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About This Book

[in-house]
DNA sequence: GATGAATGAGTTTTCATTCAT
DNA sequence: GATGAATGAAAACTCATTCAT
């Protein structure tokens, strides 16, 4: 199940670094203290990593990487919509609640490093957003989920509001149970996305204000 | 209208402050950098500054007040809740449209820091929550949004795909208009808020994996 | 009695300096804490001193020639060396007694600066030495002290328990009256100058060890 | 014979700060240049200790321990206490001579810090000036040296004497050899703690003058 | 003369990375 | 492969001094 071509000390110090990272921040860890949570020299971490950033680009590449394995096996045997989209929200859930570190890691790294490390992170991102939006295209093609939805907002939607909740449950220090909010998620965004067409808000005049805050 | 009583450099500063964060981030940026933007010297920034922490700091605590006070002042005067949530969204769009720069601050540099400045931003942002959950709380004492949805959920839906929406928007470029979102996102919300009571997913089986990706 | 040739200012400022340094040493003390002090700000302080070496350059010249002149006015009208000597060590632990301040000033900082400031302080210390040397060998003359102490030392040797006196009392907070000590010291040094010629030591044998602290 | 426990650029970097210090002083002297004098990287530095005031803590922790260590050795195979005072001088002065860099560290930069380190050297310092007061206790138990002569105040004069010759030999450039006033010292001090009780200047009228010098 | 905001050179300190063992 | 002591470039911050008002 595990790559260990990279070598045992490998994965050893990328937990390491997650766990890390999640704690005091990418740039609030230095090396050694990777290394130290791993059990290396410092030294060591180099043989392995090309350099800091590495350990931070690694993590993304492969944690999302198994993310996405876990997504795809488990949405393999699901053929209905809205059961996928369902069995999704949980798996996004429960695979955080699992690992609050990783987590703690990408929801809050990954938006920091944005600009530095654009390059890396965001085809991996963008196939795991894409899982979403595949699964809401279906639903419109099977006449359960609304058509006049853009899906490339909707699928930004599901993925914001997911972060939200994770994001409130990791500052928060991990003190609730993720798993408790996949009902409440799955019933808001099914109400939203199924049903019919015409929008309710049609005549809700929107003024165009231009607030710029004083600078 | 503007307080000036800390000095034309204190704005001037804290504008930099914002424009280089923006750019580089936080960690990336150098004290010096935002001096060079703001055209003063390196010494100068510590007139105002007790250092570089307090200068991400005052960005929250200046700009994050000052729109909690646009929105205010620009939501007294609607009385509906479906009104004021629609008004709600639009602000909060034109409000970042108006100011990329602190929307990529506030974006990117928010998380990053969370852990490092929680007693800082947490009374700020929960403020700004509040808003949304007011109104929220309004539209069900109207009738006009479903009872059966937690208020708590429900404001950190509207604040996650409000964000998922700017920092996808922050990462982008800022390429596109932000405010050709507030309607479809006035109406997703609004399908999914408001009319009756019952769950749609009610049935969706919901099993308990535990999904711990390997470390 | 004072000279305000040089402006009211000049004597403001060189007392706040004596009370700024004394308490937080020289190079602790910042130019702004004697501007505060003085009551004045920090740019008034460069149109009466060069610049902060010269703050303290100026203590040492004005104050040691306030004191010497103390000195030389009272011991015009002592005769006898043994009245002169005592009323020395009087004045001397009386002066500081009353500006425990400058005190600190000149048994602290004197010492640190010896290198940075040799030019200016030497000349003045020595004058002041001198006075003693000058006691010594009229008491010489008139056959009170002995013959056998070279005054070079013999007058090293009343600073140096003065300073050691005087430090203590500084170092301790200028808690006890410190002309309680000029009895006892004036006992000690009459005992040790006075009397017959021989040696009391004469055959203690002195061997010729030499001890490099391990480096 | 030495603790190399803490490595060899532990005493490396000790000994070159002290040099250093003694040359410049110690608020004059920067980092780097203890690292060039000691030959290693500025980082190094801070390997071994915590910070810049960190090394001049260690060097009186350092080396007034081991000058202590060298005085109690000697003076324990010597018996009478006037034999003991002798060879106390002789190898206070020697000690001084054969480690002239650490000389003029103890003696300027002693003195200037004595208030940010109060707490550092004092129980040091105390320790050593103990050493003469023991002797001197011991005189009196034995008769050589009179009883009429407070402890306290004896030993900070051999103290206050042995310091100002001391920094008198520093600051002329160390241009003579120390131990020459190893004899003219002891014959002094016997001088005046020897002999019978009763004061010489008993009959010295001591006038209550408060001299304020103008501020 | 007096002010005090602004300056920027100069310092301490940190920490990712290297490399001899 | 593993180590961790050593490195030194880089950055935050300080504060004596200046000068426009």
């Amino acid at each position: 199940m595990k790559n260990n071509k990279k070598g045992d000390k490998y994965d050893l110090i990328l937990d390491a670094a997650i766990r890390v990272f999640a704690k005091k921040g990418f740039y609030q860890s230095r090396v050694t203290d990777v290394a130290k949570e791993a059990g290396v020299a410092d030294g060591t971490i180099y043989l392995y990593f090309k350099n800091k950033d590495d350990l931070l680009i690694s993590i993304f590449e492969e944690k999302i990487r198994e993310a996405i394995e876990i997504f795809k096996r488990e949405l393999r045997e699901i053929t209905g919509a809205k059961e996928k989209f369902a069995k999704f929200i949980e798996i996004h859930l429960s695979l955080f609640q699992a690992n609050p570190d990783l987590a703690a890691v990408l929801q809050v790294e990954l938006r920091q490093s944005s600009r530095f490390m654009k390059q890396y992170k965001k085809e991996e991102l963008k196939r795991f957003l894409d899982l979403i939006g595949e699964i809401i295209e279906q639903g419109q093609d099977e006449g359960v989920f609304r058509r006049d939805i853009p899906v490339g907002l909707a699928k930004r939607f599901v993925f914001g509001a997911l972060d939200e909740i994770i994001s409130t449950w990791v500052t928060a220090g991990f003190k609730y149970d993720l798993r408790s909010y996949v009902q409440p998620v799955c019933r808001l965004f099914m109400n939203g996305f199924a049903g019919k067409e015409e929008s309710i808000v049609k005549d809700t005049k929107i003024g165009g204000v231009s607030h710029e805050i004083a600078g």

Frank Plumpton Ramsey (1903-1930), Cambridge mathematician and philosopher, was one of the most brilliant people of his generation. He lived in an extraordinarily stimulating milieu, surrounded by figures such as Russell, Whitehead, Keynes, Moore, and Wittgenstein. Ramsey's highly original papers on the foundations of mathematics, probability, economics, philosophy of science and the theory of knowledge were very influential in the 20th century and are still widely discussed in the 21st. Perhaps two of Ramsey's achievements outshine all the rest. One is his treatment of the theoretical terms of scientific theories and the other is his deflationary account of truth. In 'Theories' (1929) he showed that, for any theory, it is always possible to offer an empirically equivalent one that does not contain theoretical terms by re-expressing it in what later became known as 'Ramsey sentences'. His account of truth was rediscovered in the 1960s and is now known as the 'prosentential' theory of truth (according to which to say that a sentence is true is simply to assert or reassert that sentence, not to ascribe the property of truth to it). This collection of eleven new papers, specially written to commemorate his centenary, answers a crying need for more secondary literature on Frank Ramsey. Nearly all the aspects of Ramsey's work are examined: his logic, philosophy of mind, philosophy of science, metaphysics, epistemology, pragmatism, economics, and the mutual influences between Ramsey and Wittgenstein. The book will be eagerly welcomed by those working in many branches of analytic philosophy and beyond.